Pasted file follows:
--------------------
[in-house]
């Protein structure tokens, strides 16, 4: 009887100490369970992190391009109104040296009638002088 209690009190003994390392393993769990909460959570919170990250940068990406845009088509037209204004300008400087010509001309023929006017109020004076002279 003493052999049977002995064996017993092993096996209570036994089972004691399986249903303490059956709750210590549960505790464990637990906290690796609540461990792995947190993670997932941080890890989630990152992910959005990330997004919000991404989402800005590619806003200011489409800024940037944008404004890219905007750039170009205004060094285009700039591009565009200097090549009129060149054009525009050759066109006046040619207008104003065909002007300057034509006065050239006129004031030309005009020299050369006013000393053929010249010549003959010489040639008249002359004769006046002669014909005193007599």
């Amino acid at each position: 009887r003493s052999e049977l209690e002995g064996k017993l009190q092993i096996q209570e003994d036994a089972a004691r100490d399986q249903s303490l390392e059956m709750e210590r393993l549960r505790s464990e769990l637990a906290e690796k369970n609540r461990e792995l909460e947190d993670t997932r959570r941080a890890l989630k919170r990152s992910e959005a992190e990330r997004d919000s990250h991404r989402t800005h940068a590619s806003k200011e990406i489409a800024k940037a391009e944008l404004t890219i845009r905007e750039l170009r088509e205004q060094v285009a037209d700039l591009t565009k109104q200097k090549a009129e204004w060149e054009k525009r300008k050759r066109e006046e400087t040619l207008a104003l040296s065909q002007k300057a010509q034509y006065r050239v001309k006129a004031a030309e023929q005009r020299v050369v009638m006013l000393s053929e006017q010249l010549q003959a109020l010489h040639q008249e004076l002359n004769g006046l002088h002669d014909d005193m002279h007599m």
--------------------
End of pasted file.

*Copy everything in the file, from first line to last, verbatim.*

[in-house]
């Protein structure tokens, strides 16, 4: 009887100490369970992190391009109104040296009638002088 209690009190003994390392393993769990909460959570919170990250940068990406845009088509037209204004300008400087010509001309023929006017109020004076002279 003493052999049977002995064996017993092993096996209570036994089972004691399986249903303490059956709750210590549960505790464990637990906290690796609540461990792995947190993670997932941080890890989630990152992910959005990330997004919000991404989402800005590619806003200011489409800024940037944008404004890219905007750039170009205004060094285009700039591009565009200097090549009129060149054009525009050759066109006046040619207008104003065909002007300057034509006065050239006129004031030309005009020299050369006013000393053929010249010549003959010489040639008249002359004769006046002669014909005193007599």
């Amino acid at each position: 009887r003493s052999e049977l209690e002995g064996k017993l009190q092993i096996q209570e003994d036994a089972a004691r100490d399986q249903s303490l390392e059956m709750e210590r393993l549960r505790s464990e769990l637990a906290e690796k369970n609540r461990e792995l909460e947190d993670t997932r959570r941080a890890l989630k919170r990152s992910e959005a992190e990330r997004d919000s990250h991404r989402t800005h940068a590619s806003k200011e990406i489409a800024k940037a391009e944008l404004t890219i845009r905007e750039l170009r088509e205004q060094v285009a037209d700039l591009t565009k109104q200097k090549a009129e204004w060149e054009k525009r300008k050759r066109e006046e400087t040619l207008a104003l040296s065909q002007k300057a010509q034509y006065r050239v001309k006129a004031a030309e023929q005009r020299v050369v009638m006013l000393s053929e006017q010249l010549q003959a109020l010489h040639q008249e004076l002359n004769g006046l002088h002669d014909d005193m002279h007599m």